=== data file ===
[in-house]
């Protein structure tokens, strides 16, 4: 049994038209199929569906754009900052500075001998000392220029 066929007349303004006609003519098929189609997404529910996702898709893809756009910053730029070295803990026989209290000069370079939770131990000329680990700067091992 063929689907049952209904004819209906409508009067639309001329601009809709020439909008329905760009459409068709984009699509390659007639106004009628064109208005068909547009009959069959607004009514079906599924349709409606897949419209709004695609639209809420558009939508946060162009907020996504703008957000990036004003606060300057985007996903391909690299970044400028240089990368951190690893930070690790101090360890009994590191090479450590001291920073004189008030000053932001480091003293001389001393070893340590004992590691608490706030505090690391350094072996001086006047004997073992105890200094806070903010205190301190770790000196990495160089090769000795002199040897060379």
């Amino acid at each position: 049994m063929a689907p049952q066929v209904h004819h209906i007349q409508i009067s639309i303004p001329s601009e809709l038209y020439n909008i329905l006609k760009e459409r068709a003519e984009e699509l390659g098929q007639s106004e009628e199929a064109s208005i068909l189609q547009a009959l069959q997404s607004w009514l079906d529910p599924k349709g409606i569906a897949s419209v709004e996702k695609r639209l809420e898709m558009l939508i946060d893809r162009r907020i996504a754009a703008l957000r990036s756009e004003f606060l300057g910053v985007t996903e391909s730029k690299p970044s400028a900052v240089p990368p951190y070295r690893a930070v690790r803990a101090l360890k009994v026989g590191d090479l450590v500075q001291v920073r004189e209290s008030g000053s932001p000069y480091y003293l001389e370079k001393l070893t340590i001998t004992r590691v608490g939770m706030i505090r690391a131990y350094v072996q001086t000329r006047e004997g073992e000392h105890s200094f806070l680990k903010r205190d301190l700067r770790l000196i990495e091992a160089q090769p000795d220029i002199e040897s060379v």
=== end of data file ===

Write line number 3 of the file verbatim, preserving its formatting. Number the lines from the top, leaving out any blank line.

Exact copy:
């Amino acid at each position: 049994m063929a689907p049952q066929v209904h004819h209906i007349q409508i009067s639309i303004p001329s601009e809709l038209y020439n909008i329905l006609k760009e459409r068709a003519e984009e699509l390659g098929q007639s106004e009628e199929a064109s208005i068909l189609q547009a009959l069959q997404s607004w009514l079906d529910p599924k349709g409606i569906a897949s419209v709004e996702k695609r639209l809420e898709m558009l939508i946060d893809r162009r907020i996504a754009a703008l957000r990036s756009e004003f606060l300057g910053v985007t996903e391909s730029k690299p970044s400028a900052v240089p990368p951190y070295r690893a930070v690790r803990a101090l360890k009994v026989g590191d090479l450590v500075q001291v920073r004189e209290s008030g000053s932001p000069y480091y003293l001389e370079k001393l070893t340590i001998t004992r590691v608490g939770m706030i505090r690391a131990y350094v072996q001086t000329r006047e004997g073992e000392h105890s200094f806070l680990k903010r205190d301190l700067r770790l000196i990495e091992a160089q090769p000795d220029i002199e040897s060379v």